In 1988, while working for the steel and mining company Hoesch, Dr Karl-Ulrich Köhler visited a mine in Norway to discuss olivine, also known as the gemstone peridot. There he met works director Steinar Kvalheim and watched as hundreds of thousands of tons of the green mineral, used to tap blast furnaces in the steel industry, was excavated from the inside of a mountain.
Little did he know that twenty nine years later he would once again stand in that mine, this time with Kvalheim’s son, Sindre, and announce that Lefdal has a new use - as a data center.
Now CEO of German IT manufacturing giant Rittal, Köhler has big hopes for Lefdal, telling an assembled crowd at the facility’s launch: “We will be by far the largest data center in Europe once fully utilized.”
With Lefdal Mine Datacenter now open, the difficult, perhaps impossible, journey to full utilization of some 120,000 square meters (1,291,669 sq ft) of white space has begun.
But the desire to transform the mountain into a data center predates Köhler, whose company is the largest single shareholder in the project.
Caves of steel
Nine years ago, after the mine was abandoned when surface-level olivine was discovered just 10km away, regional hosting company LocalHost realized there could be another use for the empty mountain.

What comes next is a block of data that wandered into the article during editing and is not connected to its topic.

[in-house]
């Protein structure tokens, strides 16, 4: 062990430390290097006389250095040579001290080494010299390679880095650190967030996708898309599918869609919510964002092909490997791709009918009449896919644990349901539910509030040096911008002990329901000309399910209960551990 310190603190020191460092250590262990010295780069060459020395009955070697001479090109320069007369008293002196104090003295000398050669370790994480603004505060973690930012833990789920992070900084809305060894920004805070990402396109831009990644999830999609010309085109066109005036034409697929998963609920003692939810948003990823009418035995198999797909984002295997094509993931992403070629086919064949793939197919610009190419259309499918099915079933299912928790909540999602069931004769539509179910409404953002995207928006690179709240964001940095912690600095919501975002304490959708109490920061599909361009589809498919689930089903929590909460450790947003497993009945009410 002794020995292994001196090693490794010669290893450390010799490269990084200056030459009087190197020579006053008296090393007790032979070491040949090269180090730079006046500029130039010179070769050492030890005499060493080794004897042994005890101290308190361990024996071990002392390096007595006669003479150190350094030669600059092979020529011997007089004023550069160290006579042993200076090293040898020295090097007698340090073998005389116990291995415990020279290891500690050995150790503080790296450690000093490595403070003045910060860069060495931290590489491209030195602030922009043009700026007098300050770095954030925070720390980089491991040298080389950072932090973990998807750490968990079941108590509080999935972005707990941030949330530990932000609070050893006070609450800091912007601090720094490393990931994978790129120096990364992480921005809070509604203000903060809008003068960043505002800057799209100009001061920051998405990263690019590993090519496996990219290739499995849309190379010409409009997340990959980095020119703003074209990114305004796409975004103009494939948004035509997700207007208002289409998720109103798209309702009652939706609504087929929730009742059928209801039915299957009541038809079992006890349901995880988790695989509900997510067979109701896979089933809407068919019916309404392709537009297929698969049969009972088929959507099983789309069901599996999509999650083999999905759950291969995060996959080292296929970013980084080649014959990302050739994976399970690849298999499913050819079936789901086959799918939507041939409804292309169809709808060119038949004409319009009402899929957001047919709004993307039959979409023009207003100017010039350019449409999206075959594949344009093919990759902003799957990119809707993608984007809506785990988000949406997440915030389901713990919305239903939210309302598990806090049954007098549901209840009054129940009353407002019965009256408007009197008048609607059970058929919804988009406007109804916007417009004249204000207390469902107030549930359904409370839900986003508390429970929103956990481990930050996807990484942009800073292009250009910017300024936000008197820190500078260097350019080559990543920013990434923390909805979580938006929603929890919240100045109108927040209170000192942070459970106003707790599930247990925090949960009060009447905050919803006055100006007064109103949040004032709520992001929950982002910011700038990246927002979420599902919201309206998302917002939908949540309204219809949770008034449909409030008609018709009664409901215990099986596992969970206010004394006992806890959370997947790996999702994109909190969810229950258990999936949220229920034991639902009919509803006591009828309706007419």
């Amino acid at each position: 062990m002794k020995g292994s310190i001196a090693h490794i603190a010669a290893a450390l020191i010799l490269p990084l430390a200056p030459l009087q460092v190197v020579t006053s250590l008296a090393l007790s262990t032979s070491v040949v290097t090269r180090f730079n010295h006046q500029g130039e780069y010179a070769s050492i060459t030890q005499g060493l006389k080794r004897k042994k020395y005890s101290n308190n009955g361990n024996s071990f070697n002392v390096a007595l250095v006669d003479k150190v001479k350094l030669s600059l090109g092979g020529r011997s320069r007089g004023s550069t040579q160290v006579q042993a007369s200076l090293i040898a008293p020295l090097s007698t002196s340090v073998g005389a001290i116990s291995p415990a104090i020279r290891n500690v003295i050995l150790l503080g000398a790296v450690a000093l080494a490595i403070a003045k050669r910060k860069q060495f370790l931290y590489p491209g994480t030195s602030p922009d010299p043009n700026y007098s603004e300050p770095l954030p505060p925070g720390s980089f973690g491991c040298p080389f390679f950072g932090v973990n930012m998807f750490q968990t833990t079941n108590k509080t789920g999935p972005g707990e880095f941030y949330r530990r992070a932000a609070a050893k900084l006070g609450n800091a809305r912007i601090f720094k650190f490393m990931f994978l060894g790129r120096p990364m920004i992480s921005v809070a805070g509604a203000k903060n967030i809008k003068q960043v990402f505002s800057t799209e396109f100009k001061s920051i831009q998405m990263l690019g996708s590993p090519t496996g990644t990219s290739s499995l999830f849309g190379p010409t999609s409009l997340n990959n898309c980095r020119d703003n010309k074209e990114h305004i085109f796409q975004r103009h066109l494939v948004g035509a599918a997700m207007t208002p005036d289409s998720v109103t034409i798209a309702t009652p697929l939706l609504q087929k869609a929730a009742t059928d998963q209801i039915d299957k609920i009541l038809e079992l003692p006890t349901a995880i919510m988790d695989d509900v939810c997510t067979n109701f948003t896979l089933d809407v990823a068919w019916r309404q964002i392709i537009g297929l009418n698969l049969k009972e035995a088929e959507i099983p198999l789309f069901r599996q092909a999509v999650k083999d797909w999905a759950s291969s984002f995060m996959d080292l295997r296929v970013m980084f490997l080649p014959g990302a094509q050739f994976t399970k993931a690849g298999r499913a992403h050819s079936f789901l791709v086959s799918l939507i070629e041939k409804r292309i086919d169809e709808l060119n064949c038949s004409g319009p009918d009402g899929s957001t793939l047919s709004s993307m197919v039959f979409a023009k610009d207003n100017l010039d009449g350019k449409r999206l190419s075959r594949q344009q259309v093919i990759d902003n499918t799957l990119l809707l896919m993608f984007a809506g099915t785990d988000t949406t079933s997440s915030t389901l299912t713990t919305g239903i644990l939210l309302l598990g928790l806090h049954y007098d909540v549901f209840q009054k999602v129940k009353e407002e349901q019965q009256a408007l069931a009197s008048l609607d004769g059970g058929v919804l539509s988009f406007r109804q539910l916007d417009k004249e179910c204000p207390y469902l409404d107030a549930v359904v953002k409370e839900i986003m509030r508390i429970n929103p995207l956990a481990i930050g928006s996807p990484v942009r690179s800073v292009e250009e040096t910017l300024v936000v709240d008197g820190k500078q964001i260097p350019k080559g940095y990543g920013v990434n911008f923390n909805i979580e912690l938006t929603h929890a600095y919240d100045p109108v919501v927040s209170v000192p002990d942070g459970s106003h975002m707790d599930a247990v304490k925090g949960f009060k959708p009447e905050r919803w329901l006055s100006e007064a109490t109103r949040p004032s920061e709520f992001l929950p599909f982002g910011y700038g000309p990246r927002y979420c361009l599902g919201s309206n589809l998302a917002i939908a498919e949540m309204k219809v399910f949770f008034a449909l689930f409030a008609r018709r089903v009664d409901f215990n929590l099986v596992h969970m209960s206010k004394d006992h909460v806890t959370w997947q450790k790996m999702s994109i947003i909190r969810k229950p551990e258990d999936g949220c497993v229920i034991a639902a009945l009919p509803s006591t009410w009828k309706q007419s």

Heidi Grande Røys was Minister of Government Administration and Reform at the time, campaigning in the final months of her term. When in Måløy, she met LocalHost CEO Sindre Kvalheim and investors Gunnar Carlson and Egil Skibenes, who told her about their fledgling plan for Lefdal.
“They needed some money, but most of all they needed a government official to sign on and say that this is okay,” Røys told DCD.
Røys said she struggled with departmental red tape, but eventually was able to give the new venture half a million kroner ($75,000). “Then IBM said ‘okay the government is behind this.’”
“We worked with them on the project itself, on the business plan and design,” Laurence Guihard-Joly, GM of IBM’s resiliency services division, said.
The data center progressed slowly, with a delay when the company became “entangled with a large data center project outside of Oslo for two years, which was sold to DigiPlex,” Lefdal Mine Datacenter CMO Mats Andersson explained.
“Then we came back to Lefdal two and a half years ago and said ‘now we’re doing it.’ We raised the equity, we got the banks on board, and then we announced in August 2015 that we’re starting the build out.”
For the phase one opening, tenants have access to Level 3 of the mine “which will start to gradually fill up. When that gets to a certain limit, we will start on Level 4 and then Level 2,” Andersson said.
The mine goes deeper, but CTO Vidar Saltkjel said that the plan is to use just those three levels: “Below it, space is limited and there are even pressure challenges when you put something 120m down.”
Level 6 is occupied by pumping stations that remove the groundwater that seeps into the mine. “We’re trying to do it as effectively as possible with the right set of pumps, but it’s a facility issue and is part of the PUE,” Saltkjel said.
PUE (power usage effectiveness) is the leading measure of data center efficiency, and Andersson told DCD: “The PUE will never be more than 1.15, guaranteed.”